However, April 26 will not be a return to normal visiting, Ms Freeman noted, but added it is “an important step towards normality and will, I hope, be welcomed by health staff, by patients and by their loved ones.”
Guidance will be issued to individual health boards across Scotland regarding the return of visiting to ensure the safety of staff and patient well-being.
Speaking at the coronavirus briefing today, March 19, Ms Freeman said: “I’m pleased to confirm that subject to the continued suppression of the virus, hospital visiting will restart from April 26.
"Initially, only one visitor will be allowed for each patient and we will be issuing guidance through our health boards to help them ensure that visits are safe as possible and also to help ensure that patients and their loved ones understand what will be possible from April 26 and what we need them to do to help support that.”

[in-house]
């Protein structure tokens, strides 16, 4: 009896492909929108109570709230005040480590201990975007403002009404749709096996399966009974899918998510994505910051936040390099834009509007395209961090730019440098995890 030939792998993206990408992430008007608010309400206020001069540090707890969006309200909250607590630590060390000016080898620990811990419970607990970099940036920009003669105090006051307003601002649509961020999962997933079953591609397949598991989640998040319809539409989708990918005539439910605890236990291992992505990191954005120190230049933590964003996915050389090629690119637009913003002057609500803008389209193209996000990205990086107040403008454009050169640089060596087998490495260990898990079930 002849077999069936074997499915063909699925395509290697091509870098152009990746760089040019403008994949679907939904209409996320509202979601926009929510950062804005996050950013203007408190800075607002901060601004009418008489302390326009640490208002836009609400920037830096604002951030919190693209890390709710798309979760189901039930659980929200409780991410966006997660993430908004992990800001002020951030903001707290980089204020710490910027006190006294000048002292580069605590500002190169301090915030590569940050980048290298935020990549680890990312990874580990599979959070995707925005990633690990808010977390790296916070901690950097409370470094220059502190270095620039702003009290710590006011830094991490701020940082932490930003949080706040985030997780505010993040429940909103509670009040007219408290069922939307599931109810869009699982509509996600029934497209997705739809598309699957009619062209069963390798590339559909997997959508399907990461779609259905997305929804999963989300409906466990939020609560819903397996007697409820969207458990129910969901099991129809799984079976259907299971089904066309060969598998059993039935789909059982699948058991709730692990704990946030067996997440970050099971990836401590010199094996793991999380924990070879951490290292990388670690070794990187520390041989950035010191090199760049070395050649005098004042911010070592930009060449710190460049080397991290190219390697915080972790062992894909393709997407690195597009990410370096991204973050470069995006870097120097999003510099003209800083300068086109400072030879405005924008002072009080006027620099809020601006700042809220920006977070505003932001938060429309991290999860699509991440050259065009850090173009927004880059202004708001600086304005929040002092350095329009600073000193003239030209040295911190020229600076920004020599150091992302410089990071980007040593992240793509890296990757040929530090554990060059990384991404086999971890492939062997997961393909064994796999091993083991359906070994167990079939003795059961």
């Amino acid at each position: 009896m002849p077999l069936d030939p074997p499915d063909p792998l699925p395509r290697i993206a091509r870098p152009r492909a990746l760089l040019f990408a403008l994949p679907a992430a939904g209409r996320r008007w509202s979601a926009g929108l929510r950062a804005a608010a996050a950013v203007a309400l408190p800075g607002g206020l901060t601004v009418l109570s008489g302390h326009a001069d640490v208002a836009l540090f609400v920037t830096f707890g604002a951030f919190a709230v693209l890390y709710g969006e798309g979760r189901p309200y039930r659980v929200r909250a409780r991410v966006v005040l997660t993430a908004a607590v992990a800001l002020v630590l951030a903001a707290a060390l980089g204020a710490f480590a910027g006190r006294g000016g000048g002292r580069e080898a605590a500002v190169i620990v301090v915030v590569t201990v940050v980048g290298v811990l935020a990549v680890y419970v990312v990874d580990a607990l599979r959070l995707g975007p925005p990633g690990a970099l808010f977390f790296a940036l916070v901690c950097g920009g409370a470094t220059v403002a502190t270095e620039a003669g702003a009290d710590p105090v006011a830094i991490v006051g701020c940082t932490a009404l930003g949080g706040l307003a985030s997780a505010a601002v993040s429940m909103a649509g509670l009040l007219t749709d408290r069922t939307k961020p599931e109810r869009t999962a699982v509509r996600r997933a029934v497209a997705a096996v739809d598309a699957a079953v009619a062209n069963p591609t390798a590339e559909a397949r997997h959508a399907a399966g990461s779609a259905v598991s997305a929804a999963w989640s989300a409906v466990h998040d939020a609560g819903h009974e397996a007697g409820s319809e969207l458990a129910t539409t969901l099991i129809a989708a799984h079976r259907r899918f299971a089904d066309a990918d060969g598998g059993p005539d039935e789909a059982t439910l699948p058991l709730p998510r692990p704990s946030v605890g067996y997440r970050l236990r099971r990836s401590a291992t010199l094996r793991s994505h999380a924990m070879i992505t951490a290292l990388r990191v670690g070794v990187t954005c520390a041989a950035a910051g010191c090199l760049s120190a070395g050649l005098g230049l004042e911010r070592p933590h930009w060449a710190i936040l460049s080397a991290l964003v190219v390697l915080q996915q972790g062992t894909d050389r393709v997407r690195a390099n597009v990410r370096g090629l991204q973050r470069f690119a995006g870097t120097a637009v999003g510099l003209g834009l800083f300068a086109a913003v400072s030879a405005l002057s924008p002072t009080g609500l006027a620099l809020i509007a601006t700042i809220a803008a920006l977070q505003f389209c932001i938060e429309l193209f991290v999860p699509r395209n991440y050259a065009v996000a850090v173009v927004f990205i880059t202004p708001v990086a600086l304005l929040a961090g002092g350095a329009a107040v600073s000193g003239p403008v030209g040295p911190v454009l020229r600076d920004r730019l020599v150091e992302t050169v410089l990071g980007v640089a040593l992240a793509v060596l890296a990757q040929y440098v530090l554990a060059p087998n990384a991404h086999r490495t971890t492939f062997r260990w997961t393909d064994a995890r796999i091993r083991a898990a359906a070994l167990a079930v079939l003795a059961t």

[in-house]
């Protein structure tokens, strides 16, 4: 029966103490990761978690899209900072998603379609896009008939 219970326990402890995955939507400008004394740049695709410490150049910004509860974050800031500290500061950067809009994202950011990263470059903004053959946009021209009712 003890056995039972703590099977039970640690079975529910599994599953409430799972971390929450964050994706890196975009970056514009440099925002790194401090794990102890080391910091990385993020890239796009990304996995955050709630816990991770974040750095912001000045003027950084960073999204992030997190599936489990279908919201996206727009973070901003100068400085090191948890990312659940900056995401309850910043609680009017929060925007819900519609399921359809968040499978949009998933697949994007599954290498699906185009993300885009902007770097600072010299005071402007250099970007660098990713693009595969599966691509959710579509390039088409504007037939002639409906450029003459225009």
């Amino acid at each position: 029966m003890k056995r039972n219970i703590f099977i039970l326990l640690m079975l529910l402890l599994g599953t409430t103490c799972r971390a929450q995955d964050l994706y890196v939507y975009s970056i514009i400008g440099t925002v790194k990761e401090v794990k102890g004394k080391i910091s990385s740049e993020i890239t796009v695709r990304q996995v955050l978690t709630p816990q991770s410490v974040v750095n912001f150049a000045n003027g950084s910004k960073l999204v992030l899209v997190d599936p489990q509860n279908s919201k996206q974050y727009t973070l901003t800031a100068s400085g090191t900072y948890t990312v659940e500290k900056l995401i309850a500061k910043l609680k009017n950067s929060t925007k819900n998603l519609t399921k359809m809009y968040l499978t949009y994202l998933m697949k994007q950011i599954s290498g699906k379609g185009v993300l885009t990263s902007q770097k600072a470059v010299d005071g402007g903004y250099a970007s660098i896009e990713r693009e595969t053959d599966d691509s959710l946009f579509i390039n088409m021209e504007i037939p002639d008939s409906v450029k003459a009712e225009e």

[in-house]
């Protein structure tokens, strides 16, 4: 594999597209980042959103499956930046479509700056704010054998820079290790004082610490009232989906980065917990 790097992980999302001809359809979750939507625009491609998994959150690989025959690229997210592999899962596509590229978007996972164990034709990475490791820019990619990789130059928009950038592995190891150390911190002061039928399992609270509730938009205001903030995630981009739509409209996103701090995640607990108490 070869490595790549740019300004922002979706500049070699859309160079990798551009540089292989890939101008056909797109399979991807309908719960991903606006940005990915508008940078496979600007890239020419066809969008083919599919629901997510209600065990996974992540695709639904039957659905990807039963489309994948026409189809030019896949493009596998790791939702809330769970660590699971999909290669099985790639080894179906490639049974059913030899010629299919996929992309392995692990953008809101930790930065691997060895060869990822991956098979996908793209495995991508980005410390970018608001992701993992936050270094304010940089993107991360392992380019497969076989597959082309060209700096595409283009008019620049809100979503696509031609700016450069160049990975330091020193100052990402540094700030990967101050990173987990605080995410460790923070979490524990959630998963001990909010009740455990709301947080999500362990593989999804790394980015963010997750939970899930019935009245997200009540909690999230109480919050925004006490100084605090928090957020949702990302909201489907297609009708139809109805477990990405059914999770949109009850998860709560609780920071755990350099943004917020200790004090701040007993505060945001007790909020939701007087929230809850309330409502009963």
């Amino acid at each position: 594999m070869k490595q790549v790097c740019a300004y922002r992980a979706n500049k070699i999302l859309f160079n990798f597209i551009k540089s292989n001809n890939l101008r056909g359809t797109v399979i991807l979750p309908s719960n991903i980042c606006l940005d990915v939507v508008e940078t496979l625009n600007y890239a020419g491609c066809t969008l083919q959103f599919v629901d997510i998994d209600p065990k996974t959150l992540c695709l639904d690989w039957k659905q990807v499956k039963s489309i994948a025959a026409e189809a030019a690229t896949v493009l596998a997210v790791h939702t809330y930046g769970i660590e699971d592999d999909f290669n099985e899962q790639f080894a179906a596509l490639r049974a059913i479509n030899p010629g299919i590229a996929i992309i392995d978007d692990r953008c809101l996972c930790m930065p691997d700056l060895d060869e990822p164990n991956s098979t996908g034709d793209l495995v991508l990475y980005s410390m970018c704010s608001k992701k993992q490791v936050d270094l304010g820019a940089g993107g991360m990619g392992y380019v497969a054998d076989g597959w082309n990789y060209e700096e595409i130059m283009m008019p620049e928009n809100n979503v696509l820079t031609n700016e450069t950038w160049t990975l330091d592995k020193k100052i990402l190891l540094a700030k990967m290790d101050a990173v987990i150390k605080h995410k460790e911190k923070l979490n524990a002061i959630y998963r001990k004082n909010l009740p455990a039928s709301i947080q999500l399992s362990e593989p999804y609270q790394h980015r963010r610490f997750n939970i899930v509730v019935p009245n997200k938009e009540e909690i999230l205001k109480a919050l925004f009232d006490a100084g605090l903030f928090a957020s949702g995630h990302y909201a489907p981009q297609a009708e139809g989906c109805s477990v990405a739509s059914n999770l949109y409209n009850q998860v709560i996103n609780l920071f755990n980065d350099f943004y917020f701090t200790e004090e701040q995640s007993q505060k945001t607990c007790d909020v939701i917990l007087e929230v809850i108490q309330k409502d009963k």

Some restrictions on visiting will be essential for "some time to come” the health secretary added.
Extra funding will be provided to support virtual visiting, however, no confirmation was given on how much funding will be introduced.
Since the start of lockdown, visits to hospital wards have been suspended unless a patient is reaching the end of their lives or in other “exceptional circumstances.”
Ms Freeman said that imposing these restrictions had been “one of the most difficult decisions” the Scottish Government had to take but has been “essential” in protecting patients and staff and minimising the spread of the virus.
Additional funding was also announced for GP practices with dedicated advisors to be distributed across the 150 most deprived practices in Scotland by September.
Advisors will help patients with issues such as benefit eligibility, debt resolution, employability and housing.
The news of visiting and extra funding comes as the Health Secretary announced that the NHS Louisa Jordan will be closed from March 31.
The £38m hospital at the Scottish Event Campus was built in just two weeks at the beginning of lockdown amid fears the NHS could be overwhelmed, however, it has never been used for covid patients.